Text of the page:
I spent much of last weekend at the Cathedral of St. Paul. I hadn’t been to the Cathedral since my kids were confirmed, and as I drove into the parking lot on Friday night, I was struck anew with the majesty of the building, especially the way it was lit up at night. So the first thing I did when I got there was a “touristy” thing – I took a few photos before I went inside. I did the same thing when I arrived again on Saturday, since the morning light gave an entirely different – but still stunning – look to the Cathedral.

The reason I was there wasn’t for sightseeing, however. I was attending a “Called & Gifted” workshop sponsored by the archdiocese.

I first heard about “Called & Gifted” during a small group study at my parish a few months ago. I was immediately intrigued and excited about it, because it sounded very similar to what I see as my passion and mission in life – helping people to see gifts, skills, and strengths they don’t even realize they have. I’ve seen very clearly and decisively how people grow in confidence and enthusiasm, and how they gain a new sense of purpose and power, when they discover traits and talents that they had all along but never thought of as anything special. Or that they weren’t even aware of, simply because these gifts and skills came so easily and naturally to them.

I love seeing the transformation that takes place in people, and I enjoy knowing that not only are they changing their lives, but they are starting to change the world. I had a feeling this was the point of the Called & Gifted workshop, too, but in a faith-based context – which I was eager to explore.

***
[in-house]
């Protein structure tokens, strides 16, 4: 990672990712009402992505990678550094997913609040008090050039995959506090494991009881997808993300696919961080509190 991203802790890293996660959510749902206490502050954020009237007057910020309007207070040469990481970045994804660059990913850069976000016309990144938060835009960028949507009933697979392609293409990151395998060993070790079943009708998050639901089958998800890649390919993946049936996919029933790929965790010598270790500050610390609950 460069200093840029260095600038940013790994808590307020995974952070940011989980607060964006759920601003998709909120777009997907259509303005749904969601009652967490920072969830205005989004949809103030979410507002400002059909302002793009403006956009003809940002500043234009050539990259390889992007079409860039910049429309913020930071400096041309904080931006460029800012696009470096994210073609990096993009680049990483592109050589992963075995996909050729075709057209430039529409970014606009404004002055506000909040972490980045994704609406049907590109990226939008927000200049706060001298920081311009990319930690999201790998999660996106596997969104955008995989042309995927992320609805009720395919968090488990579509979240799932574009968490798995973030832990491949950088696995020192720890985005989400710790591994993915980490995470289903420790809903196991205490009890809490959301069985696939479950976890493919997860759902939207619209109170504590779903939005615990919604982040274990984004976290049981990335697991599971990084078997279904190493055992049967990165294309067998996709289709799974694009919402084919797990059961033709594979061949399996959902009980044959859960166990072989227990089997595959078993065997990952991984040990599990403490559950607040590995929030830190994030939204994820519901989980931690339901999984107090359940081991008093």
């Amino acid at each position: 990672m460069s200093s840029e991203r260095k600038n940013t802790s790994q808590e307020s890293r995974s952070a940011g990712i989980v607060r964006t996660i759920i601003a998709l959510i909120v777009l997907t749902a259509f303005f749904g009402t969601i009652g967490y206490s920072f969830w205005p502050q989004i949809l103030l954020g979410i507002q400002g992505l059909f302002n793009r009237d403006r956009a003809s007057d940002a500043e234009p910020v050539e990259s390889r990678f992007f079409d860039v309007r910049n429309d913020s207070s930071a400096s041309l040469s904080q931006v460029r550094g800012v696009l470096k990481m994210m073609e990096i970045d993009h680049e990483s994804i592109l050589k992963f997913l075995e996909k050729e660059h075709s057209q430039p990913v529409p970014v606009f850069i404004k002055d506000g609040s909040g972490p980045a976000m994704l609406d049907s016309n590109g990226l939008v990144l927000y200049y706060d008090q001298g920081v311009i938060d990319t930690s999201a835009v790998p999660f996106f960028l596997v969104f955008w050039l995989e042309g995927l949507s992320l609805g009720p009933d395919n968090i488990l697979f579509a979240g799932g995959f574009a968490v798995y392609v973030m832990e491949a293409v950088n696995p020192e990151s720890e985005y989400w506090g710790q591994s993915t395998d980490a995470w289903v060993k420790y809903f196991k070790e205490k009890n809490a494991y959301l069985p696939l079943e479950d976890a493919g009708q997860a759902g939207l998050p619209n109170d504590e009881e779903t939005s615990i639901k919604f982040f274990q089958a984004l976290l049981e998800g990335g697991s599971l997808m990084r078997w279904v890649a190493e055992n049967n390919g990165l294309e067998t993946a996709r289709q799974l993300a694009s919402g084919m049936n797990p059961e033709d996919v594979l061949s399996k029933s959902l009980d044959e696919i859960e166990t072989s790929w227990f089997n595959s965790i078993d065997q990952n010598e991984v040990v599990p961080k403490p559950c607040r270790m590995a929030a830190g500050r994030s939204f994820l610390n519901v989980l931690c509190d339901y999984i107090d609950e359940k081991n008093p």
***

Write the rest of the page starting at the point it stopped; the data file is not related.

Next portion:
I knew I was in the right place when the first person I met was someone who lives in Colorado, not far from where I used to live. We had a wonderful conversation before even going into the room where the workshop was taking place. And within five minutes of sitting down at one of the tables, I had a conversation with a woman who has long had a desire to go to Africa, and was very much interested in my work in Uganda. When things like this happen at a seminar or workshop – before the program even begins – I always take it as a good sign.

The workshop was everything I hoped it would be – and more. I now have a better idea of some of my gifts, and of ways I can use them that will be in service to God and to others and that will give me a sense of fulfillment and satisfaction. I also have a better idea of some gifts that are not strengths of mine, which explains why I struggle with some things that other people accomplish so easily and naturally.

I’m certain that my weekend at the Cathedral was just the beginning of a new journey and adventure. And I can’t wait to see where it takes me next.

The column “Find Your Buried Treasure” appears weekly in the Chanhassen (MN) Villager. This column was published on February 5, 2015.
©Betty Liedtke, 2015

What are some of your gifts and talents? How do they help you–in any area of your life–and how do you use them in service to others? I welcome your comments, but please be aware that all comments will be moderated and approved before appearing on this blog. This is to protect all of us from unwanted spam.